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Flavours of the Algarve


Fruit of the sea or harvested from the land, here are ten Algarve mouthwatering ingredients that will make you come back for more...

Portugal, and especially the Algarve, produce some of the best oysters in Europe. The Ria Formosa and Ria de Alvor are two of the places where these bivalves thrive. Thanks to the ideal conditions here in Portugal, oysters take between a year and a year and a half to grow, while in France they take up to four years, which means that they are mainly produced for export.

Clams are the most popular bivalves in the region. Cooked on their own with olive oil, garlic and coriander, or to accompany seafood rice, these little shellfish add a unique and refined flavour to any dish. Clams inhabit the sandy and muddy bottoms of the Algarve coast, and when served Bulhão Pato style they are a highlight of Portuguese cuisine that delight locals and tourists alike.

Scarlet Shrimp
Considered the Rolls-Royce of seafood, scarlet shrimp are large and very tasty. Roasted, fried or grilled, to accompany rice or a cataplana, this huge red prawn is an unforgettable sensory experience. With its elongated head, which has a spike similar to a proboscis, its flesh is sweet and has a delicate texture. An excellent option for serving prawns is to cut them in half lengthways and grill them very quickly.

Goose barnacles
Mistakenly called the ‘poor man's seafood’ (each kilo can cost more than 50 euros when the sea is rough), goose barnacles are one of the most sought-after delicacies in the Algarve. Harvested by barnacle gatherers who risk their lives on the cliffs to catch them, goose barnacles are not very attractive crustaceans. They are eaten by squeezing the tip and pulling back the outside (similar to a dinosaur claw) to get to the tender meat.

Sweet potato
Gluten-free and rich in fibre, sweet potatoes are grown all over the country. With a reddish brown skin and yellow interior, the Aljezur variety of this tuber is used in soups, stews and pies, or served roasted or fried. Local residents are so proud of their sweet potatoes that they organize an annual festival around them when they come into season in November.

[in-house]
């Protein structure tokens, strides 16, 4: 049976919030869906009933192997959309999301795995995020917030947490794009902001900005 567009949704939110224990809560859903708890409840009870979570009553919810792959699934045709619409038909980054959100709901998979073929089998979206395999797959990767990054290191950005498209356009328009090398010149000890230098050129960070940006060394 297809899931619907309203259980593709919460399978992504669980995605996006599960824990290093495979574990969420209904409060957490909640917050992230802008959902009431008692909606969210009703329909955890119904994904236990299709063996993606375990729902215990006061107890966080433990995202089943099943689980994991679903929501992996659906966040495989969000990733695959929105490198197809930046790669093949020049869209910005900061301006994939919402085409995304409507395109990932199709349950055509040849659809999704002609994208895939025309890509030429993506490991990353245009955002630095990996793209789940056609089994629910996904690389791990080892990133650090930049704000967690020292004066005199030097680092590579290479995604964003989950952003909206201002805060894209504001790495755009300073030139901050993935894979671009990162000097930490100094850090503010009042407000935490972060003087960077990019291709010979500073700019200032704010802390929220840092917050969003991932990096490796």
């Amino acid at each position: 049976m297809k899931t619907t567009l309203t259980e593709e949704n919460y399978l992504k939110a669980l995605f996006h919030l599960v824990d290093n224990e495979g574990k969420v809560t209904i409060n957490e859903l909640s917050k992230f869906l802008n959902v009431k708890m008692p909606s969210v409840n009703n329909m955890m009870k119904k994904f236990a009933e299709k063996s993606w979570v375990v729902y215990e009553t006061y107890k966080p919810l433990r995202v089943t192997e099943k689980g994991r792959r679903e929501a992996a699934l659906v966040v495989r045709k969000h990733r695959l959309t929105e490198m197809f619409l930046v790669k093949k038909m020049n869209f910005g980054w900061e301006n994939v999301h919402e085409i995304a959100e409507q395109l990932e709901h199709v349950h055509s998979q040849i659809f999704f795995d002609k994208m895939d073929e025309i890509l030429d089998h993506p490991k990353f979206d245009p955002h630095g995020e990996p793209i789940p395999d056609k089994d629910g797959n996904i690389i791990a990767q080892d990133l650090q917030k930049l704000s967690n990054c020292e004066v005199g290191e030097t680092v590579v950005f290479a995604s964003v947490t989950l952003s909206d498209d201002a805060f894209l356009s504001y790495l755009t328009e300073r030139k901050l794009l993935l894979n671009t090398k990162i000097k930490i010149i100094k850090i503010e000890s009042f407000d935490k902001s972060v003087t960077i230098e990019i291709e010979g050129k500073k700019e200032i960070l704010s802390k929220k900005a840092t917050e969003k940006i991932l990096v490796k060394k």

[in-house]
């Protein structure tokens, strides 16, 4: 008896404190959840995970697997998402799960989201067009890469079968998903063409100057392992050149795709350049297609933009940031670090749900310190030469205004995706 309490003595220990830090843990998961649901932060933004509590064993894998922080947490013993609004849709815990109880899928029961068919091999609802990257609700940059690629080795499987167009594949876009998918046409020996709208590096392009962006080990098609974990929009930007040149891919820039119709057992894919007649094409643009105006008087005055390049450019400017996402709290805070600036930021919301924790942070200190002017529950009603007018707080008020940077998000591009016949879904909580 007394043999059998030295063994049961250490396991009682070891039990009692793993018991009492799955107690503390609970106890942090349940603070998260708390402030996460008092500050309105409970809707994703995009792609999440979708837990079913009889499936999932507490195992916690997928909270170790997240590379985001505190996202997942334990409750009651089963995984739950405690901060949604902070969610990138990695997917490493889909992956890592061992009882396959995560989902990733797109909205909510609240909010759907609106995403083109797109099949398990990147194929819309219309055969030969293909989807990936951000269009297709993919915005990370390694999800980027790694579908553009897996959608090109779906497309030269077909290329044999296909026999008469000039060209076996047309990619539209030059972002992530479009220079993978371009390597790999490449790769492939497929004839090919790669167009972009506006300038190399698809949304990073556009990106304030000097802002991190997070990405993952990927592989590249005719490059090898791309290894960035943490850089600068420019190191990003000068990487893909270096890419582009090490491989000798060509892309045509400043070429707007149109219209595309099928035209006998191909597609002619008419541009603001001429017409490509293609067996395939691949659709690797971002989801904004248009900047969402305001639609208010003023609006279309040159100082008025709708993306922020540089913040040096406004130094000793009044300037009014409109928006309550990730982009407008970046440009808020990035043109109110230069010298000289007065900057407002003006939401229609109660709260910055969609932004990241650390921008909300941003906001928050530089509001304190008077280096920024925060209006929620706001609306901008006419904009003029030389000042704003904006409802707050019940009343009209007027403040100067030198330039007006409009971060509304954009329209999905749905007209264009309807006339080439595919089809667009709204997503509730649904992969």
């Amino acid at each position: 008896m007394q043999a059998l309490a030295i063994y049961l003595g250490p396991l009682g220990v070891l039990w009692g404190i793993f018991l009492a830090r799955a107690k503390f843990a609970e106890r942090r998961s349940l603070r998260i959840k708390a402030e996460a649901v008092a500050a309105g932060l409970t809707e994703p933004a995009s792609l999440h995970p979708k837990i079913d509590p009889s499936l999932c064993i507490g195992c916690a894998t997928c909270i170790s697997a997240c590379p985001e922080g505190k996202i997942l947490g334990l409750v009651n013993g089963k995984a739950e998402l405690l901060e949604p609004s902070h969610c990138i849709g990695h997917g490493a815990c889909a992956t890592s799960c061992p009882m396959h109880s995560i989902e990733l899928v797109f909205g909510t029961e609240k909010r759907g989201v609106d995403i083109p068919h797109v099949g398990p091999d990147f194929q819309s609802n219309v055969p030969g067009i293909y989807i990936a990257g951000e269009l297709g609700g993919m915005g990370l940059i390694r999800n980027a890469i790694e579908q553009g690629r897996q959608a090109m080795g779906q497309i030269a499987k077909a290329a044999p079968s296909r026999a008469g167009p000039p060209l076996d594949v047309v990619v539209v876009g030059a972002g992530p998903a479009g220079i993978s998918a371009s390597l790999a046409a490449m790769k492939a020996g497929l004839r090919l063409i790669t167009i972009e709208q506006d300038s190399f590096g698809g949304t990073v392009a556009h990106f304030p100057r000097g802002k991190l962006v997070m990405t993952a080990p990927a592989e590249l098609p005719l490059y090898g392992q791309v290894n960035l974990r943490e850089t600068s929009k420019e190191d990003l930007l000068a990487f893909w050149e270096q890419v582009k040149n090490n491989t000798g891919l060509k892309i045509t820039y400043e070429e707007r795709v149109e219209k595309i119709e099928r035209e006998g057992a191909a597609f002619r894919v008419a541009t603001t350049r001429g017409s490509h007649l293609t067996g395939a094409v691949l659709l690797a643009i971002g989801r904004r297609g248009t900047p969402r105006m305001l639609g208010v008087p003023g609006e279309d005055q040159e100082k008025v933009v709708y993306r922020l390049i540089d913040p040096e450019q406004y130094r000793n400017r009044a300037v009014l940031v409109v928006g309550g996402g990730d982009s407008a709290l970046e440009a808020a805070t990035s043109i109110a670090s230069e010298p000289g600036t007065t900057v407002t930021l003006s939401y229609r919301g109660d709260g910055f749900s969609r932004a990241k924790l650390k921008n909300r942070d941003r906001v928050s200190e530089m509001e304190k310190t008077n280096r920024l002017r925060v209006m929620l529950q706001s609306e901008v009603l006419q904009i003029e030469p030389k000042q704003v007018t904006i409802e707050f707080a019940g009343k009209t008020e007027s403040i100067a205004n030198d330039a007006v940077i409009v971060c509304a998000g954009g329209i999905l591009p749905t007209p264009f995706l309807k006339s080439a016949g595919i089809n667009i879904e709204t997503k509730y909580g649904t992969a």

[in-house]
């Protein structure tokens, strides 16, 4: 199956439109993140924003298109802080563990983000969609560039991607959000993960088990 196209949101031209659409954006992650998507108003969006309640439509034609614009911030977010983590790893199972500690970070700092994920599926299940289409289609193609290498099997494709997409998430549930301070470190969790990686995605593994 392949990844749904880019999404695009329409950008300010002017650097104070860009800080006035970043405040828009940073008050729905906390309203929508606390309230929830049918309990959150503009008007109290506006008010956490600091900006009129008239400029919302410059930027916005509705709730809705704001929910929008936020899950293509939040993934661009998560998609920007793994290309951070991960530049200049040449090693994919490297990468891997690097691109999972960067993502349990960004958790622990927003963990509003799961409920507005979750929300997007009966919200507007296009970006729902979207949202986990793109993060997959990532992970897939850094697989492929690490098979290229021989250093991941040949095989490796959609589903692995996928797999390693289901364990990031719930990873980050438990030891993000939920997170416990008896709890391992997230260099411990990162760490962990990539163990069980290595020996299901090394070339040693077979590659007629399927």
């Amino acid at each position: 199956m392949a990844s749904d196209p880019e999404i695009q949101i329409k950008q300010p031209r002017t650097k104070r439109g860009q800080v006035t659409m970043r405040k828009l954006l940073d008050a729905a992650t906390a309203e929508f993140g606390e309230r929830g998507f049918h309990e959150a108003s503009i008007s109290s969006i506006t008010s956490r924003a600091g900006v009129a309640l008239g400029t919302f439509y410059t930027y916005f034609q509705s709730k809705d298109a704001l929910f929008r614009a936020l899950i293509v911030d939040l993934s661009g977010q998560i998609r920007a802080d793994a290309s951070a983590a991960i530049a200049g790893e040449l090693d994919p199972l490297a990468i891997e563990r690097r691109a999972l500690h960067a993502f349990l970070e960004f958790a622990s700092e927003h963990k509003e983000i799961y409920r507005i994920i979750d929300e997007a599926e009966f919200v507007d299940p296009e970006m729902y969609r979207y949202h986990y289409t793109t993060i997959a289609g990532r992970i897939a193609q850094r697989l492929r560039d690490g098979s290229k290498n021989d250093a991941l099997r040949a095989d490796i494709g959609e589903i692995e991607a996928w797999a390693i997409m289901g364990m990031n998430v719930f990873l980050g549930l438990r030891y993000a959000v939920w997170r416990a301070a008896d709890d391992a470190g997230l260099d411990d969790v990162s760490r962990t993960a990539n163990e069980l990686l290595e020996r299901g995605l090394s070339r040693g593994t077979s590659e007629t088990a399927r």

A natural antibiotic, Monchique honey is produced by Apis mellifera iberiensis bees. The composition of this honey varies due to the rich flora of the region, which includes lavender and rockrose, as well as heather and eucalyptus, producing a finely flavoured organic honey. It is also mixed with arbutus, lemon and cinnamon to produce the popular molasses, known for helping to cure colds.

In northern Europe, many think that the best oranges come from Spain. In fact, this precious Algarve fruit is sweeter and juicier than its Spanish cousin. A reliable source of vitamin C, oranges can be squeezed to make juice or made into pastries and cakes. Their natural sweetness is a result of the region's unique soil and the sun, which shines here all year round.

Used by locals to make sweets, desserts and Amarguinha liqueur, these delicious dried fruits are typical of the region. Blooming almond trees herald the arrival of spring, covering the ground with a carpet of pink and white petals that resemble snow. According to legend, it was a Moorish king who ordered almond trees to be planted in the Algarve so that his Nordic wife wouldn't miss the snow.

Their unique aroma fills the air on hot summer days. This is a sweet delicacy, which can be either green with a more acidic flavour, or purple and very sweet, and come in different sizes according to the variety. They do not last long after being harvested and, therefore, are generally dried or mixed with almonds and carob in the traditional morgado cake.

Grilled over coals from June to September, sardines are a symbol of the Portuguese summer. This fatty fish, full of healthy nutrients and Omega-3 fatty acids, is eaten grilled with potatoes and salad, or on a slice of bread. They can also be canned and have become a national speciality, being sold in olive oil, tomato sauce or other seasonings.

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